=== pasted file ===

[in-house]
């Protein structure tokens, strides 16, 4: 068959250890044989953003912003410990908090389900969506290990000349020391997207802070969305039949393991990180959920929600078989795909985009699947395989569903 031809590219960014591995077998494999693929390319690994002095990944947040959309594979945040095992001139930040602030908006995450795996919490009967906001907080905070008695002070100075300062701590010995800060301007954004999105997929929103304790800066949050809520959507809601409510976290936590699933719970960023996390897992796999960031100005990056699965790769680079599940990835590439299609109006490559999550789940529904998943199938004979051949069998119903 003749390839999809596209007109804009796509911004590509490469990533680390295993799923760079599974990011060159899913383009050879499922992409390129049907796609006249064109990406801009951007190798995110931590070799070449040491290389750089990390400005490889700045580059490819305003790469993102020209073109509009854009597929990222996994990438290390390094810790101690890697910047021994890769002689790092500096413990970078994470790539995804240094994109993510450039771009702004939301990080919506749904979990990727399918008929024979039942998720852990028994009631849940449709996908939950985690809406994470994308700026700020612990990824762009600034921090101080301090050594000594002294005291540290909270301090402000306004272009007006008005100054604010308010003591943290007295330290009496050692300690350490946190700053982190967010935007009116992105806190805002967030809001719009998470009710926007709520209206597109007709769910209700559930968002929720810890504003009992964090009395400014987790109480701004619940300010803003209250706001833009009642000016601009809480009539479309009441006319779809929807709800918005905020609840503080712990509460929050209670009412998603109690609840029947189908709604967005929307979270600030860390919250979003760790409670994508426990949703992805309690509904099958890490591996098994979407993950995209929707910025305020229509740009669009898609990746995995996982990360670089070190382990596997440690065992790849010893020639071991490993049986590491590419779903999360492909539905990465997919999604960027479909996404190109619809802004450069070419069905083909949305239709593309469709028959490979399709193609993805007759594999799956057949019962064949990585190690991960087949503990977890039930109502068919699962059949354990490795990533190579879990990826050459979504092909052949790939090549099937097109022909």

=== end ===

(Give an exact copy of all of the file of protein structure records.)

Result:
[in-house]
């Protein structure tokens, strides 16, 4: 068959250890044989953003912003410990908090389900969506290990000349020391997207802070969305039949393991990180959920929600078989795909985009699947395989569903 031809590219960014591995077998494999693929390319690994002095990944947040959309594979945040095992001139930040602030908006995450795996919490009967906001907080905070008695002070100075300062701590010995800060301007954004999105997929929103304790800066949050809520959507809601409510976290936590699933719970960023996390897992796999960031100005990056699965790769680079599940990835590439299609109006490559999550789940529904998943199938004979051949069998119903 003749390839999809596209007109804009796509911004590509490469990533680390295993799923760079599974990011060159899913383009050879499922992409390129049907796609006249064109990406801009951007190798995110931590070799070449040491290389750089990390400005490889700045580059490819305003790469993102020209073109509009854009597929990222996994990438290390390094810790101690890697910047021994890769002689790092500096413990970078994470790539995804240094994109993510450039771009702004939301990080919506749904979990990727399918008929024979039942998720852990028994009631849940449709996908939950985690809406994470994308700026700020612990990824762009600034921090101080301090050594000594002294005291540290909270301090402000306004272009007006008005100054604010308010003591943290007295330290009496050692300690350490946190700053982190967010935007009116992105806190805002967030809001719009998470009710926007709520209206597109007709769910209700559930968002929720810890504003009992964090009395400014987790109480701004619940300010803003209250706001833009009642000016601009809480009539479309009441006319779809929807709800918005905020609840503080712990509460929050209670009412998603109690609840029947189908709604967005929307979270600030860390919250979003760790409670994508426990949703992805309690509904099958890490591996098994979407993950995209929707910025305020229509740009669009898609990746995995996982990360670089070190382990596997440690065992790849010893020639071991490993049986590491590419779903999360492909539905990465997919999604960027479909996404190109619809802004450069070419069905083909949305239709593309469709028959490979399709193609993805007759594999799956057949019962064949990585190690991960087949503990977890039930109502068919699962059949354990490795990533190579879990990826050459979504092909052949790939090549099937097109022909």